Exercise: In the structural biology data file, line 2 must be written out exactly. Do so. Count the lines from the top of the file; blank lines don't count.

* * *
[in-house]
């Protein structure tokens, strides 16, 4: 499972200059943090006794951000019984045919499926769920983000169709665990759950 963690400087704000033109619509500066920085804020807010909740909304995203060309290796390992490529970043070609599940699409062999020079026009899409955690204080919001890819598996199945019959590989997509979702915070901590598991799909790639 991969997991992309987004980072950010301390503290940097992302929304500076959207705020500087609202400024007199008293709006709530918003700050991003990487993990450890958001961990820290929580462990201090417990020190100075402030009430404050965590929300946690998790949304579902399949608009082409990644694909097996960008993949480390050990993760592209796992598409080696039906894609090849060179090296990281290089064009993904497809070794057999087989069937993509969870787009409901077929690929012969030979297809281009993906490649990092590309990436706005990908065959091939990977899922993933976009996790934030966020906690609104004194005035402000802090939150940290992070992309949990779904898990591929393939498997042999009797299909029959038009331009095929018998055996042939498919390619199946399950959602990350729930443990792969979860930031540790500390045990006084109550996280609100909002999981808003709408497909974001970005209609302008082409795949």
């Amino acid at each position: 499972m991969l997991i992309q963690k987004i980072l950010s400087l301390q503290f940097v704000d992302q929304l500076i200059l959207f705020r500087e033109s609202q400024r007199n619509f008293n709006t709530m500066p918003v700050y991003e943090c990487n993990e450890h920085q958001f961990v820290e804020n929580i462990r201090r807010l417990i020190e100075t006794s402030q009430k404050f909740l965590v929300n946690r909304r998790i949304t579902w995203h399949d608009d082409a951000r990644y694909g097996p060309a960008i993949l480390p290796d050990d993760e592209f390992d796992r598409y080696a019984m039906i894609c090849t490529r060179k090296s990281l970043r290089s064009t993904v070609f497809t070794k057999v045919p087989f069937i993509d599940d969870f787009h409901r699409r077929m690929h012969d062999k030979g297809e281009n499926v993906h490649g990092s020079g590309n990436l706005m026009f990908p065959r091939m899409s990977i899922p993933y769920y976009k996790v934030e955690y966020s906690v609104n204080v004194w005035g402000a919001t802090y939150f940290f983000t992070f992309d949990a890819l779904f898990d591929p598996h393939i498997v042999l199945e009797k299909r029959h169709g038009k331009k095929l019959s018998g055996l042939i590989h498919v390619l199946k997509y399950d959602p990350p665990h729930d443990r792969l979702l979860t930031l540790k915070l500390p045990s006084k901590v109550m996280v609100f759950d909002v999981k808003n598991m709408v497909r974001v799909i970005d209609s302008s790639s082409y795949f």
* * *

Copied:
């Protein structure tokens, strides 16, 4: 499972200059943090006794951000019984045919499926769920983000169709665990759950 963690400087704000033109619509500066920085804020807010909740909304995203060309290796390992490529970043070609599940699409062999020079026009899409955690204080919001890819598996199945019959590989997509979702915070901590598991799909790639 991969997991992309987004980072950010301390503290940097992302929304500076959207705020500087609202400024007199008293709006709530918003700050991003990487993990450890958001961990820290929580462990201090417990020190100075402030009430404050965590929300946690998790949304579902399949608009082409990644694909097996960008993949480390050990993760592209796992598409080696039906894609090849060179090296990281290089064009993904497809070794057999087989069937993509969870787009409901077929690929012969030979297809281009993906490649990092590309990436706005990908065959091939990977899922993933976009996790934030966020906690609104004194005035402000802090939150940290992070992309949990779904898990591929393939498997042999009797299909029959038009331009095929018998055996042939498919390619199946399950959602990350729930443990792969979860930031540790500390045990006084109550996280609100909002999981808003709408497909974001970005209609302008082409795949």